The Red Rails – A Living Fiction

I wonder if Ottawa-based power trio, The Red Rails, will fondly remember July 2014 as the month the stars aligned for them… You certainly couldn’t blame them; a few notable and exciting things happened for this relatively new band this month. Not only was their debut album released, but they were also selected to perform at Ottawa Bluesfest, and they’re hitting the road July 25th for a tour of Eastern Canada.

The Red Rails are Kim Vincent (lead vocals, guitar), Chris Slaney (bass, backing vocals), and Steve Brogno (drums). Their debut album is “A Living Fiction”, and let me say that this indie and pop music lover was definitely impressed by what I heard from these decidedly rock-influenced guys. The album starts out with “Prisoner”, and, assuming the goal was to show as quickly as possible the musical talents of each member, this was the perfect introduction. Vincent’s vocals are strong throughout the CD, but you can hear the great tone and pitch right away here, even while delivering cutting lyrics with the appropriate amount of acidity. Slaney’s skilled staccato bassline is predominant here too, and drives the song effectively.

The lead off single “On The Line” is another rocker with a chorus that I’ve found hard to get out of my brain. And while it’s a strong track, it’s not even the best on the CD.

“In a Whisper” starts out slower with an almost lilting guitar and solid bassline. Vincent effectively combines falsetto and quasi growl on lyrics like, “I wanna know of your final intentions / Don’t forget that I’m suffering here / How will I know what’s the final direction / I’m a pawn in your critical scheme”.

“Eye On the Wall” is easily my fave track on the CD. Interestingly, it brought to mind elements of Sublime and The Headstones, and even Kurt Cobain on Vincent’s vocals on the bridge. Instrumentally, it’s another song where each of the guys’ talent shines through; the parts where the bass and drum lines match up make it impossible to keep your head and/or feet still. Lyrically very strong as well, whether they meant to or not, they leave no doubt about their Canadian-ness with the line, “We’ve seen the coldest winters, buried in the deepest snow”.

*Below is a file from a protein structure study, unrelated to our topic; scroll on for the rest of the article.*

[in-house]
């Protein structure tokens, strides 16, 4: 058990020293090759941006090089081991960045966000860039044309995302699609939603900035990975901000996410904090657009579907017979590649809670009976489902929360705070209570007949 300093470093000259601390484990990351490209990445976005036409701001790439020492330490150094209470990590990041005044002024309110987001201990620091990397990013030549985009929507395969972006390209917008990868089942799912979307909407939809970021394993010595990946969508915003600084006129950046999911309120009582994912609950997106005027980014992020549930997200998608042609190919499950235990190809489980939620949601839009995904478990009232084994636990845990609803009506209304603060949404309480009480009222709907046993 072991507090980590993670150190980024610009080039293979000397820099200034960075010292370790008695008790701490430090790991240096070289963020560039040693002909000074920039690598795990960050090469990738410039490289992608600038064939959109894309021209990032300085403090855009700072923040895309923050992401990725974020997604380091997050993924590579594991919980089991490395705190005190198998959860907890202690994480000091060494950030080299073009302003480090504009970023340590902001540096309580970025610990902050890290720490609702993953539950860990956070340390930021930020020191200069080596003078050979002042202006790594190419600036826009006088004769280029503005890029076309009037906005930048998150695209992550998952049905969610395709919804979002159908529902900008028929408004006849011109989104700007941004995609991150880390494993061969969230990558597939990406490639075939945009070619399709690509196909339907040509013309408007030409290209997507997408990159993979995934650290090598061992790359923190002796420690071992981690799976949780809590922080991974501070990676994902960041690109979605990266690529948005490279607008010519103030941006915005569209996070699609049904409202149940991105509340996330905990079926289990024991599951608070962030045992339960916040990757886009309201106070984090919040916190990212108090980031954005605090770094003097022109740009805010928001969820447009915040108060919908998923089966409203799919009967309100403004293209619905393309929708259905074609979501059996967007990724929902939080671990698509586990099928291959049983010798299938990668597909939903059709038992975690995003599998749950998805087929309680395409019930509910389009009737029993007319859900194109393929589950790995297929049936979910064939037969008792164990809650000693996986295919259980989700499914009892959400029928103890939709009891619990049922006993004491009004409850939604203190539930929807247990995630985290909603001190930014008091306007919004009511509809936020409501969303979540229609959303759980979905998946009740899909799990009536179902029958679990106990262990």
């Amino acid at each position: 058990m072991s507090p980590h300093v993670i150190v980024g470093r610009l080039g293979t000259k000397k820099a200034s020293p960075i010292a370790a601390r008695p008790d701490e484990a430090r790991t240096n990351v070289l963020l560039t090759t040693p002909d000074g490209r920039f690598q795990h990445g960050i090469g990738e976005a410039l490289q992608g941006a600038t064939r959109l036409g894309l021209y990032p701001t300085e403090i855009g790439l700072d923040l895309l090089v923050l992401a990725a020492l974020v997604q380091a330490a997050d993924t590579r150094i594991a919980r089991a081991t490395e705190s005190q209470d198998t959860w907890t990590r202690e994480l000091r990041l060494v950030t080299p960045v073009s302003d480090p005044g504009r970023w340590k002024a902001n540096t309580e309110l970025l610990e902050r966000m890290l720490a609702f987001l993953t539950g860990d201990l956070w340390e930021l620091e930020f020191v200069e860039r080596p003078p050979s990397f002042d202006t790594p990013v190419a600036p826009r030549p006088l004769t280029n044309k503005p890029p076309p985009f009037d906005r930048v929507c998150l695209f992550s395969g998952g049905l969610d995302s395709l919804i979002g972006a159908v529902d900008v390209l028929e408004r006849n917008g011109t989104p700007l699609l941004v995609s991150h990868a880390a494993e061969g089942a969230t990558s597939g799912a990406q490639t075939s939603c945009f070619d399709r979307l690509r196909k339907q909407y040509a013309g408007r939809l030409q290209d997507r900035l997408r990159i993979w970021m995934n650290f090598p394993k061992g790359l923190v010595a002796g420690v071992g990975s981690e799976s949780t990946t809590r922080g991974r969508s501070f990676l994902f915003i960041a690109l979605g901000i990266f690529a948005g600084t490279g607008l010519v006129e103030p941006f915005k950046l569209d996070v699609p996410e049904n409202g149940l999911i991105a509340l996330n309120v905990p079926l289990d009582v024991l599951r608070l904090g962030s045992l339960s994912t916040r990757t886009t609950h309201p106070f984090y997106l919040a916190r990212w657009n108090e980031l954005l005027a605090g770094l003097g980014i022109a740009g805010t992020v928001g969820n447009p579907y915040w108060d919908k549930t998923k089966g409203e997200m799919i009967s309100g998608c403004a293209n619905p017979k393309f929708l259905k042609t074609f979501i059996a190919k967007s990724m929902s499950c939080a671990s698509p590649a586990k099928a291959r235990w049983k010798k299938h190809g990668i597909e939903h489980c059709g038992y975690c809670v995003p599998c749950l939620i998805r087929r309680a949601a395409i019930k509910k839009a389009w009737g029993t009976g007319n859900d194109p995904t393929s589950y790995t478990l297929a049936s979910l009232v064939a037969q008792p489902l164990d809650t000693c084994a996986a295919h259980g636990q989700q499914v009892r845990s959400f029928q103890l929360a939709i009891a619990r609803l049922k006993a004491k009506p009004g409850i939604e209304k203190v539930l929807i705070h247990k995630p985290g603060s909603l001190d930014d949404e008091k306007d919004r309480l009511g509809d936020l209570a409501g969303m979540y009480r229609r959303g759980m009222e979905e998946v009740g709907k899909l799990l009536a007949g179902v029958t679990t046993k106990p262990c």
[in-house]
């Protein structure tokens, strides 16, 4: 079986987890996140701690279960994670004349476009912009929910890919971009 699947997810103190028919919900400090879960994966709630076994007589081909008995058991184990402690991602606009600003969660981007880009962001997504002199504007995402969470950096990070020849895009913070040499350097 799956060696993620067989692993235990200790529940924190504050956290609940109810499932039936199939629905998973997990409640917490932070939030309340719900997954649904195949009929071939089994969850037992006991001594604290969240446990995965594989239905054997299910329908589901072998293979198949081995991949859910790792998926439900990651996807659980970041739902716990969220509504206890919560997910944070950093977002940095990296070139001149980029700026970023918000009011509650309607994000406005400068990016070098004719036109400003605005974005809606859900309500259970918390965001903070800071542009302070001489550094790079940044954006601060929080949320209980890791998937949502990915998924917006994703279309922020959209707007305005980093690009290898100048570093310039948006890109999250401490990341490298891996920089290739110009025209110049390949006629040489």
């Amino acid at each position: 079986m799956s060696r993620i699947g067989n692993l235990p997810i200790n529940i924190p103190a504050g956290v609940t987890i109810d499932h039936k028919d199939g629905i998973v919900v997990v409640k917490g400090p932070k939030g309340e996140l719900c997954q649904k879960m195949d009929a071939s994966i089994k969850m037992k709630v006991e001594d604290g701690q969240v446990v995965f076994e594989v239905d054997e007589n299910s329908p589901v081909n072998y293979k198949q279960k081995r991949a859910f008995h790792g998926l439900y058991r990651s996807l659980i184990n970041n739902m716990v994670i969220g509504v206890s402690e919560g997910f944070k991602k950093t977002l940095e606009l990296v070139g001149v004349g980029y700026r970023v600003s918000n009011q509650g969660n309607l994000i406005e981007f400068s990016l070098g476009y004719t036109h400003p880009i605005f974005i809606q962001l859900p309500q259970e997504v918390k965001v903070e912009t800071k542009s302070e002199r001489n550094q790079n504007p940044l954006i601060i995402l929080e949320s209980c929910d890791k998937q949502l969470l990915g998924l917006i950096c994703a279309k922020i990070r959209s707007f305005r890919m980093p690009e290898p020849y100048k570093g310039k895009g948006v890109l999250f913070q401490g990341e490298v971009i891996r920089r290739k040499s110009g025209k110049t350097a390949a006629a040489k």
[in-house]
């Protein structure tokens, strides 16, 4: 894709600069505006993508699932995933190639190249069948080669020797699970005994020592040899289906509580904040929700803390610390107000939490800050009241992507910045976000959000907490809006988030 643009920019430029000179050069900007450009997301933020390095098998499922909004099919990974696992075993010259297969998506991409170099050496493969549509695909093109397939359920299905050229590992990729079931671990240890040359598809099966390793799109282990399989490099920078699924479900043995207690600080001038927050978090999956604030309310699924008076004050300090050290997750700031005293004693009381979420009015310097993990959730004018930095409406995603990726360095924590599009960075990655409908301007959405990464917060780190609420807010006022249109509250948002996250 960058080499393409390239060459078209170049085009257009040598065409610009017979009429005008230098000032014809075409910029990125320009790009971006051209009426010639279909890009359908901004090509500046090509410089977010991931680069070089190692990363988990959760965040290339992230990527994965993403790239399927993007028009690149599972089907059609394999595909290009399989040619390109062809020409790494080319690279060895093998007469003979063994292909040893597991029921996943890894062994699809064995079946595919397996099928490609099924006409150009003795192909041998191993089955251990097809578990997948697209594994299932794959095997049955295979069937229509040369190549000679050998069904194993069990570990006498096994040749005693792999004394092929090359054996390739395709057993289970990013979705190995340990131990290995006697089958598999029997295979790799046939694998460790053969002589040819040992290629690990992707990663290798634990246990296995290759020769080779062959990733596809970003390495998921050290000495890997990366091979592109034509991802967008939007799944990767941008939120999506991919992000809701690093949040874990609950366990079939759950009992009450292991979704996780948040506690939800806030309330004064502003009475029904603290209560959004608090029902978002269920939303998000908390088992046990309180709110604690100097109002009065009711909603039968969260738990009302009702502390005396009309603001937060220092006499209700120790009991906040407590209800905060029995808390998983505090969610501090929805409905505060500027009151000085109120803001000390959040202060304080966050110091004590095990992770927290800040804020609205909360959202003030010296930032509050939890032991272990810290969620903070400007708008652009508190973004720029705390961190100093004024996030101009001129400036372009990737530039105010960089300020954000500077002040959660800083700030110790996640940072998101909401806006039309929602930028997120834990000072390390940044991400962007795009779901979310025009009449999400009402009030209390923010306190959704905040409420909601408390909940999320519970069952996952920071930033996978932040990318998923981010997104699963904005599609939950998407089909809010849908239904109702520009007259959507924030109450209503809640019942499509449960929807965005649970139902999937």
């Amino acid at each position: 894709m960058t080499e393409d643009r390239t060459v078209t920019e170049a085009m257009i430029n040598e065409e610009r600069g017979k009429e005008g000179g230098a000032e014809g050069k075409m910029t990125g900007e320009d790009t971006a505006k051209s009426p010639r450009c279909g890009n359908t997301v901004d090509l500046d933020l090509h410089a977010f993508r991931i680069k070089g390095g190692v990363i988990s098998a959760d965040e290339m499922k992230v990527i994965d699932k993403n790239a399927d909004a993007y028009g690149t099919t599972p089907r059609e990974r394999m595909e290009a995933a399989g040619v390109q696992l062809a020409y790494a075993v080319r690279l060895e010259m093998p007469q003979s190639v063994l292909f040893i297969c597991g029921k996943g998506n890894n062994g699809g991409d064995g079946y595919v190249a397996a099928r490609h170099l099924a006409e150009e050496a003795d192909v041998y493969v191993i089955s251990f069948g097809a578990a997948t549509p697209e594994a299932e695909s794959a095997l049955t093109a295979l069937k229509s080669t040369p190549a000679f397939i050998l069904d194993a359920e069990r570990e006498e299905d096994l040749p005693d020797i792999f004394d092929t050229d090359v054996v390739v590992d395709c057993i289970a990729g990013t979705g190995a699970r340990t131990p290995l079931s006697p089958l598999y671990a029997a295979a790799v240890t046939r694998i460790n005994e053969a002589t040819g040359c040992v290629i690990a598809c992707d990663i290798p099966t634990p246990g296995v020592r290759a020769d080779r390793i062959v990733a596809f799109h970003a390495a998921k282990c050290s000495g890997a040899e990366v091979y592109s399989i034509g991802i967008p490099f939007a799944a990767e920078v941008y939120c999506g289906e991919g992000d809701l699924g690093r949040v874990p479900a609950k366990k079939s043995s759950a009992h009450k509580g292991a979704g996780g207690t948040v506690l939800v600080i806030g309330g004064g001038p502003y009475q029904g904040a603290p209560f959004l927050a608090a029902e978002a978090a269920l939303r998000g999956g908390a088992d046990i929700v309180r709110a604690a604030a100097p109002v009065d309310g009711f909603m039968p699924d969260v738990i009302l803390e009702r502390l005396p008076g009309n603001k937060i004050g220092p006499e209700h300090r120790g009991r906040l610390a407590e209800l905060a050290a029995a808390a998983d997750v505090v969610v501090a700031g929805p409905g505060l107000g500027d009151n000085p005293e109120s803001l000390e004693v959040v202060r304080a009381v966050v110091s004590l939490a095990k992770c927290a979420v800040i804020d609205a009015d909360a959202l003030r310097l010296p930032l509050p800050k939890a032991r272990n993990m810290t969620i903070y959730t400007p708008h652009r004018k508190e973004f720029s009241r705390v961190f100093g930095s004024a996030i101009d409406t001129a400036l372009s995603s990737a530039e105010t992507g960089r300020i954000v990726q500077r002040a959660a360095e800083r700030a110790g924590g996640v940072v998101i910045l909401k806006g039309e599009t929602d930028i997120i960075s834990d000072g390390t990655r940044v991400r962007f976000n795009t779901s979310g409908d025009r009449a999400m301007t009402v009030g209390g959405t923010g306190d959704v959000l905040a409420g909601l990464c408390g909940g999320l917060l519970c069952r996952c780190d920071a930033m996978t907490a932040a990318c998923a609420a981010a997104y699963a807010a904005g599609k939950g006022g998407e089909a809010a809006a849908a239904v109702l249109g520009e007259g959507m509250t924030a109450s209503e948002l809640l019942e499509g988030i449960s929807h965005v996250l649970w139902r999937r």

“Save Her Soul” is another of my fave tracks on the CD, and is really 2 songs in 1 with melody changes and excellent harmonies in parts. In my opinion, it’s also the song that best displays Brogno’s percussion skills.

If Quentin Tarantino is reading this, might I suggest “One in the Attack” for a future movie soundtrack? From the first guitar chord, it has that Tarantino vibe – very atmospheric and retro. Vincent’s lead guitar is the star of the show here, but as the song progresses, awesome harmonies come into play. Slaney and Brogno show their stuff as well, proving that when instruments are played well, you only need a guitar, bass, and drums to create a powerful wall of sound.

The Red Rails have been compared to Them Crooked Vultures, Death From Above 1979, and Alice in Chains. And I get these references, but I also heard influences of others as well. Have a listen for yourself as I’m positive anyone with a love of music, especially rock music, will find something to like. I definitely look forward to hearing more from them in the future.

Written by Valerie

About Valerie 21 Articles
Valerie has always enjoyed discovering new music and sharing her awesome finds with others. She's especially fond of alternative, pop, indie, folk and singer-songwriter genres, but also has a soft spot for the old storyteller country music her parents played while she was young. A good chord progression makes her weak in the knees; prime examples being the opening notes of John Mayer's "Slow Dancing in Burning Room" and 2:22 to 2:46 of Foy Vance's "You and I". Her all-time faves include: Crowded House, Keane, The Housemartins, Ron Sexsmith and Travis. Newer faves include: Boy & Bear, Josh Pyke and Bastille.

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